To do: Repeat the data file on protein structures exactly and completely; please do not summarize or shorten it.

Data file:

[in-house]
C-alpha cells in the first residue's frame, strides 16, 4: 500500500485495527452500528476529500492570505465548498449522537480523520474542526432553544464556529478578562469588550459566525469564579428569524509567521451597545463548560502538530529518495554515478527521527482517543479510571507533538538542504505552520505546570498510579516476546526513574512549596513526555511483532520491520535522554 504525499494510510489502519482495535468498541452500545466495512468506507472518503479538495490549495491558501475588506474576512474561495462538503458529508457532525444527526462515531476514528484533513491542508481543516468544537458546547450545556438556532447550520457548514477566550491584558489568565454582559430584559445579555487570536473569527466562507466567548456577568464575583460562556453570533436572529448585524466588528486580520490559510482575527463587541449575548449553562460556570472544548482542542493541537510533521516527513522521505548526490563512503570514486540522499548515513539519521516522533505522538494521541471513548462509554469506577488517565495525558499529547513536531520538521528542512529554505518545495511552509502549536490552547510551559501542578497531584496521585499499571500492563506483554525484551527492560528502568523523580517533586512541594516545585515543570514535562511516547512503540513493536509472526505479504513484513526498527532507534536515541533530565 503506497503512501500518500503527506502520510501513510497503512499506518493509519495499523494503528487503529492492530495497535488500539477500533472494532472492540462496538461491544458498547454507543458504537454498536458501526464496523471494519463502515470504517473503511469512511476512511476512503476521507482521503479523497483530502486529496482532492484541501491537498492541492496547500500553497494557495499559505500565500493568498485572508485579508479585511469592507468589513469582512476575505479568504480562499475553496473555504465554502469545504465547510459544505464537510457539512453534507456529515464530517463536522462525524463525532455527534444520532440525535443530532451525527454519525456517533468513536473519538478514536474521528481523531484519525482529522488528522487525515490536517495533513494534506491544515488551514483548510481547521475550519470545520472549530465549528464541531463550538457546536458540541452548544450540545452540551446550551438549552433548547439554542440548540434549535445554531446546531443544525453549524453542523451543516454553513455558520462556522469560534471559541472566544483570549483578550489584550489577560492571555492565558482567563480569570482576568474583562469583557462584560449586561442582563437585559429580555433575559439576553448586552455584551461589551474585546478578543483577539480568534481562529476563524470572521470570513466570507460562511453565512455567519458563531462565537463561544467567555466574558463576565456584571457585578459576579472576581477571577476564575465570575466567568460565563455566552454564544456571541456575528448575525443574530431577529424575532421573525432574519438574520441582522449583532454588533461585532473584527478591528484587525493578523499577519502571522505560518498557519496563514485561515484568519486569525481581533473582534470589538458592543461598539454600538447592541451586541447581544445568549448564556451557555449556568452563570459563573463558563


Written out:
[in-house]
C-alpha cells in the first residue's frame, strides 16, 4: 500500500485495527452500528476529500492570505465548498449522537480523520474542526432553544464556529478578562469588550459566525469564579428569524509567521451597545463548560502538530529518495554515478527521527482517543479510571507533538538542504505552520505546570498510579516476546526513574512549596513526555511483532520491520535522554 504525499494510510489502519482495535468498541452500545466495512468506507472518503479538495490549495491558501475588506474576512474561495462538503458529508457532525444527526462515531476514528484533513491542508481543516468544537458546547450545556438556532447550520457548514477566550491584558489568565454582559430584559445579555487570536473569527466562507466567548456577568464575583460562556453570533436572529448585524466588528486580520490559510482575527463587541449575548449553562460556570472544548482542542493541537510533521516527513522521505548526490563512503570514486540522499548515513539519521516522533505522538494521541471513548462509554469506577488517565495525558499529547513536531520538521528542512529554505518545495511552509502549536490552547510551559501542578497531584496521585499499571500492563506483554525484551527492560528502568523523580517533586512541594516545585515543570514535562511516547512503540513493536509472526505479504513484513526498527532507534536515541533530565 503506497503512501500518500503527506502520510501513510497503512499506518493509519495499523494503528487503529492492530495497535488500539477500533472494532472492540462496538461491544458498547454507543458504537454498536458501526464496523471494519463502515470504517473503511469512511476512511476512503476521507482521503479523497483530502486529496482532492484541501491537498492541492496547500500553497494557495499559505500565500493568498485572508485579508479585511469592507468589513469582512476575505479568504480562499475553496473555504465554502469545504465547510459544505464537510457539512453534507456529515464530517463536522462525524463525532455527534444520532440525535443530532451525527454519525456517533468513536473519538478514536474521528481523531484519525482529522488528522487525515490536517495533513494534506491544515488551514483548510481547521475550519470545520472549530465549528464541531463550538457546536458540541452548544450540545452540551446550551438549552433548547439554542440548540434549535445554531446546531443544525453549524453542523451543516454553513455558520462556522469560534471559541472566544483570549483578550489584550489577560492571555492565558482567563480569570482576568474583562469583557462584560449586561442582563437585559429580555433575559439576553448586552455584551461589551474585546478578543483577539480568534481562529476563524470572521470570513466570507460562511453565512455567519458563531462565537463561544467567555466574558463576565456584571457585578459576579472576581477571577476564575465570575466567568460565563455566552454564544456571541456575528448575525443574530431577529424575532421573525432574519438574520441582522449583532454588533461585532473584527478591528484587525493578523499577519502571522505560518498557519496563514485561515484568519486569525481581533473582534470589538458592543461598539454600538447592541451586541447581544445568549448564556451557555449556568452563570459563573463558563